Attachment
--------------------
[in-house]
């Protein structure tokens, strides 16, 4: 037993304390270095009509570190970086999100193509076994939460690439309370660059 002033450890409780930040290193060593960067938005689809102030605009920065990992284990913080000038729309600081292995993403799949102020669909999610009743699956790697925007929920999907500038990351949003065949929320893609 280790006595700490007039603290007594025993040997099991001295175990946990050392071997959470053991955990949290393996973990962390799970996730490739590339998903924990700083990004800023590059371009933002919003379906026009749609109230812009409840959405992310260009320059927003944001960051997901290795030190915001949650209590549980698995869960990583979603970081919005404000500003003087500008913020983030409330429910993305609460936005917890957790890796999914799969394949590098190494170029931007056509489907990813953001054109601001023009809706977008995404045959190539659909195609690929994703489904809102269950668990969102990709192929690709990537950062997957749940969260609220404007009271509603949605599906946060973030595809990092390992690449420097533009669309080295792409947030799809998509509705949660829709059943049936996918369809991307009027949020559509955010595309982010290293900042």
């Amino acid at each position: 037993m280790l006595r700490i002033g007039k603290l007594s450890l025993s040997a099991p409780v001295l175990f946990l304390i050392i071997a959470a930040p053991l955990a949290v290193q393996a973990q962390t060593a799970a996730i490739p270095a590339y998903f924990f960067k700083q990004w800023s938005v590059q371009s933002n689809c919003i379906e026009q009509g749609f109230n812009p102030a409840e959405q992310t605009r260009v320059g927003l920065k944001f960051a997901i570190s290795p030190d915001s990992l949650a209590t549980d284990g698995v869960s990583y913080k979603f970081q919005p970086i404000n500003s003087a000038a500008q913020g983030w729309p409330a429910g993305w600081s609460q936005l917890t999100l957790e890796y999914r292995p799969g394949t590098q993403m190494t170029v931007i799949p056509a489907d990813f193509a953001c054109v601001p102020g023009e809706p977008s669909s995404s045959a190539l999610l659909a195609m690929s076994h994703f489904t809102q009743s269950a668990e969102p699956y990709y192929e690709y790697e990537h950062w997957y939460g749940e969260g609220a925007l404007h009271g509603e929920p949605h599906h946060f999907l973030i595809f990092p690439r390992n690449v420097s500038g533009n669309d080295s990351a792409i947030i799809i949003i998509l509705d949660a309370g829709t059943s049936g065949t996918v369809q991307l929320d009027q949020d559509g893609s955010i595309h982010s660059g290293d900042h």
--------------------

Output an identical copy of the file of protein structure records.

[in-house]
């Protein structure tokens, strides 16, 4: 037993304390270095009509570190970086999100193509076994939460690439309370660059 002033450890409780930040290193060593960067938005689809102030605009920065990992284990913080000038729309600081292995993403799949102020669909999610009743699956790697925007929920999907500038990351949003065949929320893609 280790006595700490007039603290007594025993040997099991001295175990946990050392071997959470053991955990949290393996973990962390799970996730490739590339998903924990700083990004800023590059371009933002919003379906026009749609109230812009409840959405992310260009320059927003944001960051997901290795030190915001949650209590549980698995869960990583979603970081919005404000500003003087500008913020983030409330429910993305609460936005917890957790890796999914799969394949590098190494170029931007056509489907990813953001054109601001023009809706977008995404045959190539659909195609690929994703489904809102269950668990969102990709192929690709990537950062997957749940969260609220404007009271509603949605599906946060973030595809990092390992690449420097533009669309080295792409947030799809998509509705949660829709059943049936996918369809991307009027949020559509955010595309982010290293900042």
């Amino acid at each position: 037993m280790l006595r700490i002033g007039k603290l007594s450890l025993s040997a099991p409780v001295l175990f946990l304390i050392i071997a959470a930040p053991l955990a949290v290193q393996a973990q962390t060593a799970a996730i490739p270095a590339y998903f924990f960067k700083q990004w800023s938005v590059q371009s933002n689809c919003i379906e026009q009509g749609f109230n812009p102030a409840e959405q992310t605009r260009v320059g927003l920065k944001f960051a997901i570190s290795p030190d915001s990992l949650a209590t549980d284990g698995v869960s990583y913080k979603f970081q919005p970086i404000n500003s003087a000038a500008q913020g983030w729309p409330a429910g993305w600081s609460q936005l917890t999100l957790e890796y999914r292995p799969g394949t590098q993403m190494t170029v931007i799949p056509a489907d990813f193509a953001c054109v601001p102020g023009e809706p977008s669909s995404s045959a190539l999610l659909a195609m690929s076994h994703f489904t809102q009743s269950a668990e969102p699956y990709y192929e690709y790697e990537h950062w997957y939460g749940e969260g609220a925007l404007h009271g509603e929920p949605h599906h946060f999907l973030i595809f990092p690439r390992n690449v420097s500038g533009n669309d080295s990351a792409i947030i799809i949003i998509l509705d949660a309370g829709t059943s049936g065949t996918v369809q991307l929320d009027q949020d559509g893609s955010i595309h982010s660059g290293d900042h």